Ten years sober

Today is ten years to the day since I stopped drinking. Of course I’m happy. I’ve reached a milestone that I didn’t think I would ever reach; an anniversary I dreamed of reaching when I was a year sober and I heard about these magical people who had a whole decade of clean time. I wanted to get there so badly, to achieve that miracle and have the wisdom of a true AA old timer like the rest of them. Now I’m here, it’s not in any way what I expected it to be.

It’s definitely been ten years, it feels like much longer in some ways. But I don’t feel like celebrating anything right now. I’m stressed out and I don’t have everything I wanted all those years ago when I began to fantasise about this day. I’ve agreed to chair my home group meeting later on and I’ve invited them all out to a meal afterwards, but at this moment I’d rather cancel. I can’t believe I’ve willingly made myself the centre of attention by telling them all. I just want to hide in bed!

I’m stressed about the counselling diploma that I’m starting in September (I was accepted on to it, as expected – yay for me!) I’m supposed to be receiving an information pack which will include important stuff such as a formal offer letter and necessary preparation for the course, but it hasn’t come yet. I called them and they said it was posted out yesterday. So it could come next week, but I don’t want to wait until then, I want the letter in my hands so I can be 100% confident that the course is happening. Logically, there’s no way it isn’t happening – they’ve offered me the place and I’ve accepted it. But in my emotional head, I’ve spent so long waiting for certainty about my future and this just feels like more uncertainty. Until I can see the letter confirming everything I’m not going to rest. I was hoping to have it today on this special day, it would have made the occasion so much nicer.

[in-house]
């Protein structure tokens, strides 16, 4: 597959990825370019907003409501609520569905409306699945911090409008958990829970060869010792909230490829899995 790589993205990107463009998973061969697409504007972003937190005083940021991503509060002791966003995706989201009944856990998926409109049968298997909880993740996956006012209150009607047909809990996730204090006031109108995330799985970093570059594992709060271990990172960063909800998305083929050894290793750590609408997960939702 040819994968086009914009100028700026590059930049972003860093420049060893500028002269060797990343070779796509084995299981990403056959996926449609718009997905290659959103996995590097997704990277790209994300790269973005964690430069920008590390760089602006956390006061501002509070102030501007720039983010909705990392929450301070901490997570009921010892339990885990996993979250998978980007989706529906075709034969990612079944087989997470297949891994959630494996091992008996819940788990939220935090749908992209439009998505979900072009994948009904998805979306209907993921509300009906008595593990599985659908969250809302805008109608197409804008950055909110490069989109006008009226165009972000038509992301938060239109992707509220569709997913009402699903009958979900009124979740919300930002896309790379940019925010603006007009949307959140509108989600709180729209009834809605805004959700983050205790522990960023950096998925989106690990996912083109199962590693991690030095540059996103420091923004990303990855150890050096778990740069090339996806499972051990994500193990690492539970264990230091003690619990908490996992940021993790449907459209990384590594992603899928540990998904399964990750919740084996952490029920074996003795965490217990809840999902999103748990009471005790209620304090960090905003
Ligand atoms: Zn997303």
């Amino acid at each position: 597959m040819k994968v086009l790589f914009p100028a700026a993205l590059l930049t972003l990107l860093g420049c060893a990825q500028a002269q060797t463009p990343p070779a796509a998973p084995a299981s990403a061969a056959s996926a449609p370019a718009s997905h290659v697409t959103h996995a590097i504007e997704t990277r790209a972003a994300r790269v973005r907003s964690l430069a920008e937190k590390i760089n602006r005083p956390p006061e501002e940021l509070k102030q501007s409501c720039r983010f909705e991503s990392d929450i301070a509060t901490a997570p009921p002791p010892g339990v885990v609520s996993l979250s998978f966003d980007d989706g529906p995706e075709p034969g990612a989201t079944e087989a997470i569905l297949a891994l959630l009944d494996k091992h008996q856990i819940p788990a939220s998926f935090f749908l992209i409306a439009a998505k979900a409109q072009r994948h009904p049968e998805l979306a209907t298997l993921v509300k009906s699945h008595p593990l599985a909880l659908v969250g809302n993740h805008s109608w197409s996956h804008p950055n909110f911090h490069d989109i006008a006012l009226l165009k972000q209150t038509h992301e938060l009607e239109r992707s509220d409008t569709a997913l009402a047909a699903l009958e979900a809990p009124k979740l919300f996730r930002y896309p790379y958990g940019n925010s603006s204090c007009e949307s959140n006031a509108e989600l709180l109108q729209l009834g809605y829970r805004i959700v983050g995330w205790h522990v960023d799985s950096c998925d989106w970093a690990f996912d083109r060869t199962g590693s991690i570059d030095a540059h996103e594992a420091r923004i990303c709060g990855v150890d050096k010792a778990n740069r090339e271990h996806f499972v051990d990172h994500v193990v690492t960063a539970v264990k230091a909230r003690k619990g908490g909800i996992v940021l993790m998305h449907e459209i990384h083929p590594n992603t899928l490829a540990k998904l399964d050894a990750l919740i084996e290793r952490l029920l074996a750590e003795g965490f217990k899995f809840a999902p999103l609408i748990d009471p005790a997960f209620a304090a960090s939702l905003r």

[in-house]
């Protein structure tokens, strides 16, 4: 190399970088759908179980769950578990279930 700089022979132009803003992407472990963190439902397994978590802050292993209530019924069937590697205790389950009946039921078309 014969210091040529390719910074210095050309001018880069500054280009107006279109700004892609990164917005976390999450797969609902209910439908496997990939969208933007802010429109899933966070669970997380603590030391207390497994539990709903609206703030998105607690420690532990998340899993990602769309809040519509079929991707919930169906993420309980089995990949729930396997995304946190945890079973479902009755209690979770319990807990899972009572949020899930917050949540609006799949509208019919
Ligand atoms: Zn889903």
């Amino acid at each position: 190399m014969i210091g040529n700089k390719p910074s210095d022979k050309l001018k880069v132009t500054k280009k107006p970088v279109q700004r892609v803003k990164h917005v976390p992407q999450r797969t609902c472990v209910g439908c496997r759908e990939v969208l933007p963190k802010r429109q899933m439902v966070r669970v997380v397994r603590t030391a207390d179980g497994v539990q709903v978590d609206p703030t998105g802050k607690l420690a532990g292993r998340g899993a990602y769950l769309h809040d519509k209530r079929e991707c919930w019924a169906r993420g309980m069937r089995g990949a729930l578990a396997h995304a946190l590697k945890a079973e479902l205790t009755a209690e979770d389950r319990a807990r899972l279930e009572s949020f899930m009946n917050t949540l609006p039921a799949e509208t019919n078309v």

I’m also stressed about money. In the week I decided to lock away most of the money remaining from the 2015 RG share pay out in a fixed bond, so that I can’t spend it on frivolous things like more holidays in the coming years. A wise decision on paper, I’ve begun to experience a smidgen of regret over it. I left what I thought would be enough in my spending account to cover any emergencies that might come up in the next couple of years, while I’m studying and earning a minimal part time wage. Now I just don’t know if it will be enough. Judging by how much I’ve spent on a monthly basis in the past year, it definitely won’t be enough. I’ve got two weeks to change my mind and close the fixed bond, but I don’t want the hassle. I chose the five year bond with the highest interest, due to bank rules you can only open one of these a year so I’d lose that interest instantly. I could put a lower amount into a new fixed bond with slightly less interest, but it seems such a bother. I chose the highest interest and the longest fixed term for a reason. I’m not supposed to be spending that money, it’s far better off left where it is.

If I don’t have any more holidays, if I can live frugally in the next few years then I’ll be all right. But I’ve been saying that for the past two years and I haven’t lived frugally at all. OK, I’ve had a number of major holidays that cost the earth and if I just don’t book any more of those, I might be OK. But I don’t know what’s going to come up in the next few years. Normally in the winter I have this habit of obsessing about holidays because of the bad weather, and I’m sure this time next year I’ll be gagging for one. Maybe one a year would be doable, but I just don’t know. It wouldn’t leave room to spend on anything else that might turn out to be necessary in the long run.

I’m relying on the idea that I’ll be able to leave this part time job as soon as I graduate from the diploma and get a much better paying full time job in counselling. If that doesn’t happen in the autumn of 2019, I’ll be screwed.

Of course, I’ve been panicked about money before and my higher power has never let me down, yet. The future hasn’t happened yet and it might well be ok. The money I’ve left in my account as a buffer is still there for now. If I stick to the rules I’ve been trying to stick to all year then it could stay there. I just can’t do any big holidays or spend on frivolous things.